The 12 Fairies (1990)

Rating: C

Dir: Chung-Hsing Chao
Star: Shadow Liu, Hsiao-Lao Lin, Feng Lu, Hsuan Shao

In the eighties, Taiwan was responsible for a slew of completely mad fantasy kung-fu films, such as Kung Fu Wonder Child and Magic of Peach, which have acquired a bit of a cult reputation in the West. This is one such example, and… well, is certainly unlike anything I’ve ever seen. It begins with an animated sequence, accompanied by a particularly hyper song, which details a contest among all the animals to decide which ones would become the 12 members of the horoscope, or something along those lines. It’s Wacky Races for animals, right down to a road-runner turning a sign the wrong way, causing the other competitors to plummet off a cliff.

With this established, we discover that a gigantic demon, appropriately named King Evil, is plotting to… um, well, like so much here, the details of his motivation and goals are unclear. But he must be stopped. To this end, there’s Princess Bei Ma (Lui), whom we first meet swimming naked in a lake. This is a bit awkward, since she looks about 12. Hey, it was acceptable in the eighties nineties. She is tasked by Lamma Priest Kan Ma Di (Lu) to find and recruit the human incarnations of the twelve animals, in order to stop King Evil from… /gestures vaguely. It’s basically the Buddhist version of Pokemon: gotta catch ’em all.

To aid her in this vital task, she’s given an even younger, mute sidekick, Kan Chu. It’s not long before King Evil’s minions, led by the appropriately named Evil Lady (Shao). are in hot pursuit. Fortunately, turns out Kan Chu is not as useless as he appears, and he’s helped by the arrival of Dragon (Lin), who has skills of her/his/its own. I use that, because Lin is a Taiwanese actress who made her career playing (generally not very convincingly) male roles. She was basically transgender before it was hip. However, she does not have a Twitter, so I am unaware of her preferred pronouns. From there, Bei Ma and pals go through a series of escapades and fights, rescuing condemned souls and slowly expanding their party.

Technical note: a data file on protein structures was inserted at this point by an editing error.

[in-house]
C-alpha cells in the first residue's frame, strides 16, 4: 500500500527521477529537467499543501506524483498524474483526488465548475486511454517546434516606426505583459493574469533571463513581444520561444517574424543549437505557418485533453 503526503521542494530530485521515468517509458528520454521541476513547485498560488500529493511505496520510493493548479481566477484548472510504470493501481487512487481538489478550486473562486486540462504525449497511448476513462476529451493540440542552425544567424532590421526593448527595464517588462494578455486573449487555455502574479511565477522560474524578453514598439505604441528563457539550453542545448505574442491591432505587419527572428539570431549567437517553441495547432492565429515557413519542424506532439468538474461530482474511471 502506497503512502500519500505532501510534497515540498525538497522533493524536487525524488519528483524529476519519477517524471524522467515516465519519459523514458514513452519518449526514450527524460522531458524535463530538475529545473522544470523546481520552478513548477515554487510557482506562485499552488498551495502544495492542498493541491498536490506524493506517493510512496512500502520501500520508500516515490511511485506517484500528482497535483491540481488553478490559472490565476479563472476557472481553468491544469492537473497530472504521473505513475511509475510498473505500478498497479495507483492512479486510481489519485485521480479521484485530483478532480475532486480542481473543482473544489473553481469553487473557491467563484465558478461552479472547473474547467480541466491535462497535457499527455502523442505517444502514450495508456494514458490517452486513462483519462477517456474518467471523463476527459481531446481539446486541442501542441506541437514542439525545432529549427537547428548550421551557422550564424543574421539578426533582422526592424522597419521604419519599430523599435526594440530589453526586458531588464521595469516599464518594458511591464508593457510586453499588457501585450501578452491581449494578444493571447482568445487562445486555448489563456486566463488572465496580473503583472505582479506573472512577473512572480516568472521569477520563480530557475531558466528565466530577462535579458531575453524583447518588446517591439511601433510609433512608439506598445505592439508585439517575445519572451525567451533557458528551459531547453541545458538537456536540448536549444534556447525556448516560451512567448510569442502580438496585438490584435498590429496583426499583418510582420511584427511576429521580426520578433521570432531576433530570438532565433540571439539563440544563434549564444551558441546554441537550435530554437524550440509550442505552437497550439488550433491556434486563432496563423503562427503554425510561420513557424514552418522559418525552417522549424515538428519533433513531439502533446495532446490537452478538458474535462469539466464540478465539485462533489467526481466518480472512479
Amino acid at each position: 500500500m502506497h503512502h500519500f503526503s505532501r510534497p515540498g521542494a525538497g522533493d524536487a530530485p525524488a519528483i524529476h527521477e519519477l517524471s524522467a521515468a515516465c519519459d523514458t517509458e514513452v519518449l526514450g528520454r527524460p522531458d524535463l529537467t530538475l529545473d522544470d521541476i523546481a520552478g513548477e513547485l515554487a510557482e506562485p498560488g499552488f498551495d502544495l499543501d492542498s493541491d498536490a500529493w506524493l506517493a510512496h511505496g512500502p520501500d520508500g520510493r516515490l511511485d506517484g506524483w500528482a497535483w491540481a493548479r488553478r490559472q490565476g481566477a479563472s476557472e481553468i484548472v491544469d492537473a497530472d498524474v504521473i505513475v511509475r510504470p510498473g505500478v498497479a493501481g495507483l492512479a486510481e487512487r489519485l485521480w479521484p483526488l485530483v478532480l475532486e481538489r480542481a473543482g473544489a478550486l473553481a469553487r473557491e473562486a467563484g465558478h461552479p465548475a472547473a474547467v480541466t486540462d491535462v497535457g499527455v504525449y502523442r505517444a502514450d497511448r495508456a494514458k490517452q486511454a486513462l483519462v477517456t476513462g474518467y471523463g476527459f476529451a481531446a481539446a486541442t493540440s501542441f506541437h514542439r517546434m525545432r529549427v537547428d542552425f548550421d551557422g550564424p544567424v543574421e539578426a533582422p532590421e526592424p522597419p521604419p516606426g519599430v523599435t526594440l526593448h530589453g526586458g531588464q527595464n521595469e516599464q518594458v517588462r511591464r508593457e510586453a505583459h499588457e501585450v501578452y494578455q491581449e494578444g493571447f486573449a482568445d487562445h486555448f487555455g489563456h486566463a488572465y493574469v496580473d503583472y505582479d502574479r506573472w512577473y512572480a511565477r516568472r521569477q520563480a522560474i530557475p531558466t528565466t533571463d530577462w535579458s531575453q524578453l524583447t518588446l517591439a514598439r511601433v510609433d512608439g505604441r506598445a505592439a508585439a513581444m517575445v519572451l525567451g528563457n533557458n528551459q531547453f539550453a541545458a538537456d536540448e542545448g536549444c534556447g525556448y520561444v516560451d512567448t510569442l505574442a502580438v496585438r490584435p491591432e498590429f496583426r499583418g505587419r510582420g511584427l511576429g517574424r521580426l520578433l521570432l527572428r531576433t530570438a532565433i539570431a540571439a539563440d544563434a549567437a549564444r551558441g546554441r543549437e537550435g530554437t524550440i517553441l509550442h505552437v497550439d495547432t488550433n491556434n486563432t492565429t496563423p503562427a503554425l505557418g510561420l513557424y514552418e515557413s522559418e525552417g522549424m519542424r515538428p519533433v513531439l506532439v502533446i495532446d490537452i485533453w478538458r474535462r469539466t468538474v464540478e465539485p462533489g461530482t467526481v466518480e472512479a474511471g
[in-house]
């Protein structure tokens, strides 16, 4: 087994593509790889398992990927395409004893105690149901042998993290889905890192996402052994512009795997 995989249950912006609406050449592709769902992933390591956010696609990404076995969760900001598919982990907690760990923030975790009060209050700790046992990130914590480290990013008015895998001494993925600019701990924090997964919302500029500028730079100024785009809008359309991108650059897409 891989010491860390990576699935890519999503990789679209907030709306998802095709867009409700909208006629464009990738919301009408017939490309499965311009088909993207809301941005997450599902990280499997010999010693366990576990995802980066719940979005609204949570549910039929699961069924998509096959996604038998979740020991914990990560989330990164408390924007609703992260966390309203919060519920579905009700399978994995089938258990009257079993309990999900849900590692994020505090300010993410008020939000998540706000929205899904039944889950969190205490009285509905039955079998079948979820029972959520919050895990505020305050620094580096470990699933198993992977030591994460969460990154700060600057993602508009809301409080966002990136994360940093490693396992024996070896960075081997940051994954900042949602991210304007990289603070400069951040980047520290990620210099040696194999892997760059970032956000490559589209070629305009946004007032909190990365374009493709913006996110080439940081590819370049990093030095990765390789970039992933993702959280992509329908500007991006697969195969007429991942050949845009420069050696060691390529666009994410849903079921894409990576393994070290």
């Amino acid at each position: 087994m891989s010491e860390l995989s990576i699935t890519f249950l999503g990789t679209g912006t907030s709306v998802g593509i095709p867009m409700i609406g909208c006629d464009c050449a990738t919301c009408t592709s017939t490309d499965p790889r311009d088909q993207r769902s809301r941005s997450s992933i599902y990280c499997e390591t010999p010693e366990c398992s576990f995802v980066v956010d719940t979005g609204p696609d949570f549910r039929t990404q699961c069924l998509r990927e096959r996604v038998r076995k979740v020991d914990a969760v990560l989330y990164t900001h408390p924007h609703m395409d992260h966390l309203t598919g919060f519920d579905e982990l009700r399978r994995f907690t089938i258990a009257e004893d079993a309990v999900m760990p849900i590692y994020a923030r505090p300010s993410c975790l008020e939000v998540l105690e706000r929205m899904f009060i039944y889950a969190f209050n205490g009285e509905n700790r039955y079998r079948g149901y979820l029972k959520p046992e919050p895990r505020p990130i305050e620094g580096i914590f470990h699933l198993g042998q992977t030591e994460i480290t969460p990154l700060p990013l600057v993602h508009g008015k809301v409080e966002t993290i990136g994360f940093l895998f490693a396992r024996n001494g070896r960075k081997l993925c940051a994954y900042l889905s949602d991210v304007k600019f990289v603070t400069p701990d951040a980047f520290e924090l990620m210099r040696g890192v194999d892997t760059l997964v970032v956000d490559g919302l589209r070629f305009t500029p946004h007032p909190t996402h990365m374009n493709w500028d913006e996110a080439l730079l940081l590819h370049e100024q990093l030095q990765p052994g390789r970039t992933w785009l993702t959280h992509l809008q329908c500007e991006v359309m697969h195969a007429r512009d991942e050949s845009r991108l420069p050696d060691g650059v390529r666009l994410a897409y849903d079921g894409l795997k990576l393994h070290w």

Emphasis on “slowly”, since we’re more than minutes into the movie, and they still only have Dragon. C’mon, people! Fate of the world! Chop-chop! Much of the rest is occupied by this process, with some elements which make me seriously question whether it’s targetted at the kid audience the animated opening implies, e.g. the subtitled line, “Why you try to take off my trousers, are you a homsexual [sic] guy”. Eventually, after Bei Ma has fended off dissension in the ranks, forced marriage, and nearly died herself, we get the final battle against King Evil and Evil Lady – who, interestingly, turns out to be more like Misunderstood Lady. Let’s just say, there will be a number of vacancies for Chinese horoscopes.

It is very much an “everything including the kitchen sink” style of film-making and, as noted, I’m really not sure who it was made for. The juvenile humour and pre-teen heroine suggest a young target demographic. They’d likely also be more tolerant of casual plotting, and production values which make Power Rangers look like a James Cameron franchise. Yet there’s a lot here which, especially in these more “tolerant” times, would be considered highly inappropriate for such viewers. These elements likely peak where three men are chained up in jail, have their pants pulled down, asses eaten, are spanked with a wooden plank, and then a salt/pepper combination rubbed into the wounds. It isn’t exactly Disney. Overall, I think I’ll stick with the rather more polished Hong Kong fantasy product.